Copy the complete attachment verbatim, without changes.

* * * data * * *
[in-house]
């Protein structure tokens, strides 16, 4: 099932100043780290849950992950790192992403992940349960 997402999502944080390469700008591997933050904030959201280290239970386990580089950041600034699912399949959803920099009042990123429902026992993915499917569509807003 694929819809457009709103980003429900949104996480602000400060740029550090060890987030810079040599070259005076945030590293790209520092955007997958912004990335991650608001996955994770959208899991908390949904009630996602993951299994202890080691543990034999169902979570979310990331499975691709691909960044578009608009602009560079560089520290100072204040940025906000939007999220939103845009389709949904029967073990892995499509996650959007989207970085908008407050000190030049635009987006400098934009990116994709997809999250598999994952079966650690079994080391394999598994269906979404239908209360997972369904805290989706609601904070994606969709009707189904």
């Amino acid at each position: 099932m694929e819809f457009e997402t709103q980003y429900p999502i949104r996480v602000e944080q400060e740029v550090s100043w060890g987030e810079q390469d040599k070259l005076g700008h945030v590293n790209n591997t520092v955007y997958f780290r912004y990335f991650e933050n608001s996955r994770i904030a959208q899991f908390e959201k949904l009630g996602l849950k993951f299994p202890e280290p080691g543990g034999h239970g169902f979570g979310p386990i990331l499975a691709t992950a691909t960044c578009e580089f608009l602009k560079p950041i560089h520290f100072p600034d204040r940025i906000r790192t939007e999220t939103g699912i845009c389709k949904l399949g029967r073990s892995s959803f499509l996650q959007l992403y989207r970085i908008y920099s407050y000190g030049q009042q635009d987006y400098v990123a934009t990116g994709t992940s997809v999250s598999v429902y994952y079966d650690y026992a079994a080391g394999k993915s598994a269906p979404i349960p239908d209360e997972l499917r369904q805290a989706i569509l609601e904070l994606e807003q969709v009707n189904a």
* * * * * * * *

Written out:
[in-house]
């Protein structure tokens, strides 16, 4: 099932100043780290849950992950790192992403992940349960 997402999502944080390469700008591997933050904030959201280290239970386990580089950041600034699912399949959803920099009042990123429902026992993915499917569509807003 694929819809457009709103980003429900949104996480602000400060740029550090060890987030810079040599070259005076945030590293790209520092955007997958912004990335991650608001996955994770959208899991908390949904009630996602993951299994202890080691543990034999169902979570979310990331499975691709691909960044578009608009602009560079560089520290100072204040940025906000939007999220939103845009389709949904029967073990892995499509996650959007989207970085908008407050000190030049635009987006400098934009990116994709997809999250598999994952079966650690079994080391394999598994269906979404239908209360997972369904805290989706609601904070994606969709009707189904």
């Amino acid at each position: 099932m694929e819809f457009e997402t709103q980003y429900p999502i949104r996480v602000e944080q400060e740029v550090s100043w060890g987030e810079q390469d040599k070259l005076g700008h945030v590293n790209n591997t520092v955007y997958f780290r912004y990335f991650e933050n608001s996955r994770i904030a959208q899991f908390e959201k949904l009630g996602l849950k993951f299994p202890e280290p080691g543990g034999h239970g169902f979570g979310p386990i990331l499975a691709t992950a691909t960044c578009e580089f608009l602009k560079p950041i560089h520290f100072p600034d204040r940025i906000r790192t939007e999220t939103g699912i845009c389709k949904l399949g029967r073990s892995s959803f499509l996650q959007l992403y989207r970085i908008y920099s407050y000190g030049q009042q635009d987006y400098v990123a934009t990116g994709t992940s997809v999250s598999v429902y994952y079966d650690y026992a079994a080391g394999k993915s598994a269906p979404i349960p239908d209360e997972l499917r369904q805290a989706i569509l609601e904070l994606e807003q969709v009707n189904a």